On June 29, the Commodity Futures Trading Commission proposed a rule that is intended to clarify the extent to which covered swap entities must comply with CFTC’s margin rules for uncleared swaps in cross-border transactions. The proposed rule expands on the general margin rules for uncleared swaps of covered swap entities (i.e., registered swap dealers and major swap participants) that were previously proposed by the CFTC under the mandate of the Dodd-Frank Wall Street Reform and Consumer Protection Act. The proposed rule would apply to covered swap entities that are not subject to margin requirements from the banking regulators or the Securities and Exchange Commission. The comment period will be open for 60 days after the rule has been published in the Federal Register.
Under the proposed rule, a non-US covered swap entity (CSE) must apply the same margin rules for uncleared swaps as a US CSE if the obligations of the non-US CSE are guaranteed by a US person or if the non-US CSE is a “Foreign Consolidated Subsidiary”, which is a non-US covered swap entity in which a US person has a controlling financial interest such that the results of the non-US CSE are included in the U.S. person’s consolidated financial statements. Uncleared swaps between a non-US covered swap entity and a non-U.S. counterparty will be excluded from the US margin rules if neither party’s obligations under the relevant swap are guaranteed by a US person and neither party is a US branch of a non-US covered swap entity, a Foreign Consolidated Subsidiary or a non-dealer counterparty consolidated into the financials of a US parent.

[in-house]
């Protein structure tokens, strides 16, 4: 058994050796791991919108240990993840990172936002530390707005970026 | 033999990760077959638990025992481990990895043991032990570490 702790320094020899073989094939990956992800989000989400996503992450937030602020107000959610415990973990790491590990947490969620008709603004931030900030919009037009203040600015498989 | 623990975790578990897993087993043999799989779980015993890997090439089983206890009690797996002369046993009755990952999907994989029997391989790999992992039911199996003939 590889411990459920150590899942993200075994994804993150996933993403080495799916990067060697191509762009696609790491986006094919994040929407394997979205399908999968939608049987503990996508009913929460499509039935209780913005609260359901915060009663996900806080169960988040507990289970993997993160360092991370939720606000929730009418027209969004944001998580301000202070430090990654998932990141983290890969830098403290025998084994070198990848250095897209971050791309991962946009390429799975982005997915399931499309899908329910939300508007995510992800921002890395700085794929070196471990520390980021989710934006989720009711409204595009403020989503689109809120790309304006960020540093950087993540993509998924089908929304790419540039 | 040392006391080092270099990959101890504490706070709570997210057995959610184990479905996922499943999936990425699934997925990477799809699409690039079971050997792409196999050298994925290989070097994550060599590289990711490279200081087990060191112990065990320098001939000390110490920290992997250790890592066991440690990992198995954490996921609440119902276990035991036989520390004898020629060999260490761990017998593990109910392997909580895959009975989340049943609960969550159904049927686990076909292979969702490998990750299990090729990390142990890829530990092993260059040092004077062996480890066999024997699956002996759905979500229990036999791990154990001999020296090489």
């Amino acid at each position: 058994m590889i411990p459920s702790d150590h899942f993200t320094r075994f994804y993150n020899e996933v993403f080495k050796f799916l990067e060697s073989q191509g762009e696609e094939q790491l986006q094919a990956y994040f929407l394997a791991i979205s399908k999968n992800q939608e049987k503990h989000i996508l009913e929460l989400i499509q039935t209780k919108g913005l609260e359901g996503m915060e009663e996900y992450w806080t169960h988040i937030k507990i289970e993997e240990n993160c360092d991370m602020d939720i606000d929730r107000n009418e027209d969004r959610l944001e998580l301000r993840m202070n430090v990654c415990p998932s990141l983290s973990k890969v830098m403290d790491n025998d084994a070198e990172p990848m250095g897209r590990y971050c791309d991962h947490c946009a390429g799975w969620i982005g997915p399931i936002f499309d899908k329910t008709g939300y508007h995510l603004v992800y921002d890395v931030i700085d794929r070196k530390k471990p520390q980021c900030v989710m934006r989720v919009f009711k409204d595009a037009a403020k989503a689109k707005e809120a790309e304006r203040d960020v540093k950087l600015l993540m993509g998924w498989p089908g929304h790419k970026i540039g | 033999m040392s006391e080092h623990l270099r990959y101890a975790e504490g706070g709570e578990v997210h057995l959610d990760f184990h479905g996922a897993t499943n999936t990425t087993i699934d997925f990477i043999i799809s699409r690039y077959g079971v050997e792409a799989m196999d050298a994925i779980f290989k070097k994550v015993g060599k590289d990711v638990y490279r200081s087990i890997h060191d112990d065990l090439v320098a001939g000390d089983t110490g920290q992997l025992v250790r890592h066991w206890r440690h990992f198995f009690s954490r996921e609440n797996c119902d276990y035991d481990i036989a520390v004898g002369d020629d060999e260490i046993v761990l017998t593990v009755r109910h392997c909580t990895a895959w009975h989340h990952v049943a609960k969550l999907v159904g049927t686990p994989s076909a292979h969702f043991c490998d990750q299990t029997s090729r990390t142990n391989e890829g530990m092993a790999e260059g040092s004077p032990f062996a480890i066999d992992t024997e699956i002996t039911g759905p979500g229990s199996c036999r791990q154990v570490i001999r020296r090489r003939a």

The proposed rule includes procedures for requesting determinations from the CFTC that the rules of another jurisdiction are comparable to the US margin rules. The procedures use a comparability standard that is “outcome-based.” Substituted compliance would allow a US CSE dealing with certain non-US counterparties to comply with comparable margin requirements with respect to margin it posts post, but not the margin it collects.
The rule also defines the term “guarantee” and notes that “the terms of the guarantee need not necessarily be included in the swap documentation or even otherwise reduced to writing” as long as legally enforceable rights are created under the laws of the relevant jurisdiction. The definition of US person in the proposed rule differs from the interpretation of that term in the CFTC cross-border guidance in that it does not include a foreign fund that is majority–owned by US persons. The new definitions under the proposed rule would be used only for purposes of the margin rules, in which case they will primarily affect CSEs. However, if the new definitions come to be used more generally in the CFTC’s swap regulations, they could have significant impact for non-dealers as well.